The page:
Thank you all for your replies. I imagine that, if there is no official source saying translations *must* be done by a member of ITI, for example, that an ATA-certified translator would probably be fine. Maybe it's just not very common.

 

philgoddard
United States
Member (2009)
German to English
+ ...
Funnily enough, Feb 28

I'm in the US, and I had a UK customer today asking if I was a certified translator. I said that as far as I knew there was no such thing in either country, but I could certify the translation. In my long experience, the UK courts will almost always accept any piece of paper saying who you are and confirming that it's a true translation.

[Edited at 2020-02-28 19:43 GMT]


Chris S
 

Annie Sapucaia  Identity Verified
Canada
Local time: 03:08
Member (2011)
French to English
+ ...
TOPIC STARTER
Helpful Mar 2

philgoddard wrote:

I'm in the US, and I had a UK customer today asking if I was a certified translator. I said that as far as I knew there was no such thing in either country, but I could certify the translation. In my long experience, the UK courts will almost always accept any piece of paper saying who you are and confirming that it's a true translation.

[Edited at 2020-02-28 19:43 GMT]


Thanks Phil, that's helpful!


 

Edward Potter  Identity Verified
Spain
Local time: 09:08
Member (2003)
Spanish to English
+ ...
Yes Mar 2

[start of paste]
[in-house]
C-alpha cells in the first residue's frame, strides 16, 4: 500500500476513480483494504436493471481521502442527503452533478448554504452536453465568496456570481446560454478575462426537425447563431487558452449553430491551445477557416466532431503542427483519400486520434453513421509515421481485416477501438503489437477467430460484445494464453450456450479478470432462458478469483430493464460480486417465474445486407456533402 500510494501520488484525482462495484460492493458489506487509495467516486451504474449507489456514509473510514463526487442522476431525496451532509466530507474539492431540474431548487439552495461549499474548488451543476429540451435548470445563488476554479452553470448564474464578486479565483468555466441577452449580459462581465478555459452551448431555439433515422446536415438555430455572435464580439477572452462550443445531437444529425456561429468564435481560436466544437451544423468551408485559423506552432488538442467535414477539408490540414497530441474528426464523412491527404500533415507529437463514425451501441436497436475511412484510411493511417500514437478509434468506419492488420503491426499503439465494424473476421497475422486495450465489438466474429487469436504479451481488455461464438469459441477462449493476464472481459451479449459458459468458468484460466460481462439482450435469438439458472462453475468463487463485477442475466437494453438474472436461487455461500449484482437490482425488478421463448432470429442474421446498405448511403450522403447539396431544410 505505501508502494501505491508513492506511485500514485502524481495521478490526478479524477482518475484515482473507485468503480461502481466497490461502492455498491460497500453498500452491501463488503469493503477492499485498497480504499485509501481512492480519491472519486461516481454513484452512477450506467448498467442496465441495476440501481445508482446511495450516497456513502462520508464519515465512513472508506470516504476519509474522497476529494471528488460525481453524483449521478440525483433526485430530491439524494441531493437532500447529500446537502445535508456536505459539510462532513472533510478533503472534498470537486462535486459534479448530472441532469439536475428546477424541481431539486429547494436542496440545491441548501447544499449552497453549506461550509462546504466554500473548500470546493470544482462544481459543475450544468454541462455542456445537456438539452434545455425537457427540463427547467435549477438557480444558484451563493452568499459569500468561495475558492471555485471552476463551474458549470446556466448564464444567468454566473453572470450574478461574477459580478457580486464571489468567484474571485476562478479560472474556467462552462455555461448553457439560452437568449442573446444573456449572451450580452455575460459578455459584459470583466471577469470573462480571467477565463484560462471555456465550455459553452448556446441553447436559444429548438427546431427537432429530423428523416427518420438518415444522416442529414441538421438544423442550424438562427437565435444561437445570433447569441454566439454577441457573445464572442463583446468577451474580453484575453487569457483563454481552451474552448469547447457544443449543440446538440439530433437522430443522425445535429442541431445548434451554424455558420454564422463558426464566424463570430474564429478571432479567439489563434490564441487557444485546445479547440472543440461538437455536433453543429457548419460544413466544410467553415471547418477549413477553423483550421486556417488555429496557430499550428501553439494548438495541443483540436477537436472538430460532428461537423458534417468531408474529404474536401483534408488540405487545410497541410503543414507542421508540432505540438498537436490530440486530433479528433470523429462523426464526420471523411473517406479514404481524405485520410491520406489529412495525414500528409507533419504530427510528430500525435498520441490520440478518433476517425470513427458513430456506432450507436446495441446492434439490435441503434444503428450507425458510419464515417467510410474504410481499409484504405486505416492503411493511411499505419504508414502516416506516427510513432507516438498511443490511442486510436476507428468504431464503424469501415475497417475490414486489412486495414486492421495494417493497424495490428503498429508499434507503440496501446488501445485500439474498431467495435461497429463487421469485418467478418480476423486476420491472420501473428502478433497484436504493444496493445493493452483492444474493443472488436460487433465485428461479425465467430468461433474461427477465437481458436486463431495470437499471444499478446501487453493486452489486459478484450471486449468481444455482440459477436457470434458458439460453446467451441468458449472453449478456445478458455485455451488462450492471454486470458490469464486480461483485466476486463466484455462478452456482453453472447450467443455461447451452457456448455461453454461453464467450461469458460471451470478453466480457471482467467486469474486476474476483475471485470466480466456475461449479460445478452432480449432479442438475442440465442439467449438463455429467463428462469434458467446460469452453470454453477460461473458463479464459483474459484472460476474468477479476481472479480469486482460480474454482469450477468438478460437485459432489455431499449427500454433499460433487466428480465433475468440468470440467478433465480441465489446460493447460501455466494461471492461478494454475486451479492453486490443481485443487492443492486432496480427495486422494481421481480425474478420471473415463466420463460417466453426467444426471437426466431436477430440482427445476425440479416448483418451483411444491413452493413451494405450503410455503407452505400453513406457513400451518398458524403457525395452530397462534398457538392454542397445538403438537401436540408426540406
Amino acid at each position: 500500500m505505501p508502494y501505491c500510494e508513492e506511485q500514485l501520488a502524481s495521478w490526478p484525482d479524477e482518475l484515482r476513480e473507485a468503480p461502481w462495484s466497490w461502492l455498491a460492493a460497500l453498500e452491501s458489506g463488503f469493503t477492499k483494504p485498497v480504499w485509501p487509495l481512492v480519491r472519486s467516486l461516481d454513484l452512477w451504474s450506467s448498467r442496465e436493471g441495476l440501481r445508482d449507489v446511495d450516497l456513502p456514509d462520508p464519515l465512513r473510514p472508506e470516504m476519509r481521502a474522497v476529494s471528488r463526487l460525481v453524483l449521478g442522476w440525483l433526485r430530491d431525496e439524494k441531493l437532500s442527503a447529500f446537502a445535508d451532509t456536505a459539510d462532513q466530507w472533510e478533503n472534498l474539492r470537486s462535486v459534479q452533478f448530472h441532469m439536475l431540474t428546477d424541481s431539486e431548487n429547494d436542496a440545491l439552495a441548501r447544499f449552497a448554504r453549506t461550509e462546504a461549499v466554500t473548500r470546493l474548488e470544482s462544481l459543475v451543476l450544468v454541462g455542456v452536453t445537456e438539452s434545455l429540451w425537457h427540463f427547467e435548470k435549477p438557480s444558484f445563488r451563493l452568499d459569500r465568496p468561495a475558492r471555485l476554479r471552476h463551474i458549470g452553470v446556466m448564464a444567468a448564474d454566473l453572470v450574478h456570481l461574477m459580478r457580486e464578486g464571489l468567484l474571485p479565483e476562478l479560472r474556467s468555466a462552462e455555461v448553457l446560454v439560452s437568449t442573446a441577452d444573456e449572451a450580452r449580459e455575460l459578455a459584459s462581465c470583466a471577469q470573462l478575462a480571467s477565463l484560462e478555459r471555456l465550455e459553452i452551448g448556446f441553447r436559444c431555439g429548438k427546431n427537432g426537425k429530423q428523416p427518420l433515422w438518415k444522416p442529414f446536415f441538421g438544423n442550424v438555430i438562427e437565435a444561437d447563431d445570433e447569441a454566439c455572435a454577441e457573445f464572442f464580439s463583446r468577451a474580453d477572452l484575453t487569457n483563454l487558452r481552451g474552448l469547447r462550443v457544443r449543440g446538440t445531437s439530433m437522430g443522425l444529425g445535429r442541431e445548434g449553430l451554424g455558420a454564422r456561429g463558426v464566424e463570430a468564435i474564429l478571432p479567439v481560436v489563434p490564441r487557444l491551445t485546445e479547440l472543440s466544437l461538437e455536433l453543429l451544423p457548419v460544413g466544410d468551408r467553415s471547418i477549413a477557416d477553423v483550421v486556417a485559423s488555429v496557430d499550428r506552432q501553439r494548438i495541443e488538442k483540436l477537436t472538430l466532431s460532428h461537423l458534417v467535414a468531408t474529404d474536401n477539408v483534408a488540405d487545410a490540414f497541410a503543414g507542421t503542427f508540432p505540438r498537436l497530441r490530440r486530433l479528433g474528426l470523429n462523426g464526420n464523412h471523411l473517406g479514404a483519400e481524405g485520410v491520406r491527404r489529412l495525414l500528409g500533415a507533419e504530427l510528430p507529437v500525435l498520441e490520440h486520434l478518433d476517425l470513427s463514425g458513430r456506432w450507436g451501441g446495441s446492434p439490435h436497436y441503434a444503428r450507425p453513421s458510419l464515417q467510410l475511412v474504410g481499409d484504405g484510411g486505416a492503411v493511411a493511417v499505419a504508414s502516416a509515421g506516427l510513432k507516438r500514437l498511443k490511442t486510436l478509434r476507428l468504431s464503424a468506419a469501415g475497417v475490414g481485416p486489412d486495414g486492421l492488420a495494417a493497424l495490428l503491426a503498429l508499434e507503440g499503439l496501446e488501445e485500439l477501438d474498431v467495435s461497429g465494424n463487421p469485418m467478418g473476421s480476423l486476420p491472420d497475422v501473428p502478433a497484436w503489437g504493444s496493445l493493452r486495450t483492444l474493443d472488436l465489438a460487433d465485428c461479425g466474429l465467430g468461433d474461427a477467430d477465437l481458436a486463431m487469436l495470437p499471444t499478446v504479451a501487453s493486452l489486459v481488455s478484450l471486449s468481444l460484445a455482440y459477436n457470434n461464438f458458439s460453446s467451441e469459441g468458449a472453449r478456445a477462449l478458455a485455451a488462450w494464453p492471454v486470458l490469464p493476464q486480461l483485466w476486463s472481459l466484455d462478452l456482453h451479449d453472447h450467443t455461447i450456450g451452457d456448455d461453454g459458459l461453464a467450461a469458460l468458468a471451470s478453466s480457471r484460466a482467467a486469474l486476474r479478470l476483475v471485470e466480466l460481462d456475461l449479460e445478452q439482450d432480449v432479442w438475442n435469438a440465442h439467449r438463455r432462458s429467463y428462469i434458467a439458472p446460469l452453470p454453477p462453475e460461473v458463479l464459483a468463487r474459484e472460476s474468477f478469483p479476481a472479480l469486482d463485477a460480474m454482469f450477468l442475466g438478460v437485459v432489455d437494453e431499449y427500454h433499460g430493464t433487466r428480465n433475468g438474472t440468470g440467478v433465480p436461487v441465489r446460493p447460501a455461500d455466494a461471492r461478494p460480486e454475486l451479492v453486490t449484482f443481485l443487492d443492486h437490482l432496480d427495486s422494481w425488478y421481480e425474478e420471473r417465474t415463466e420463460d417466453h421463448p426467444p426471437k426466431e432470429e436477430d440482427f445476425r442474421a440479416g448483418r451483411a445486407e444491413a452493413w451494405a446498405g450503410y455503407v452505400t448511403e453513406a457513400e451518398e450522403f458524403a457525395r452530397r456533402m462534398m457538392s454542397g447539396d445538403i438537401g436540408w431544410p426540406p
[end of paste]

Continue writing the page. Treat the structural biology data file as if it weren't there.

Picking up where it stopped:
Agreement with Neilmac.

AFAIK no official certification is required in the UK court system. This is also true in the U.S. A credential here or there might be nice as you sign your translation, but I think it is rare when a judge actually requires seeing such credentials.

My colleagues might like to confirm and/or add to the following short list:

Countries with an official certification: Canada, Germany, Spain, Australia
Countries that do not have an o
... See more
Agreement with Neilmac.

AFAIK no official certification is required in the UK court system. This is also true in the U.S. A credential here or there might be nice as you sign your translation, but I think it is rare when a judge actually requires seeing such credentials.

My colleagues might like to confirm and/or add to the following short list:

Countries with an official certification: Canada, Germany, Spain, Australia
Countries that do not have an official certification: UK, US, Ireland

Come on, colleagues, help me with my list.
Collapse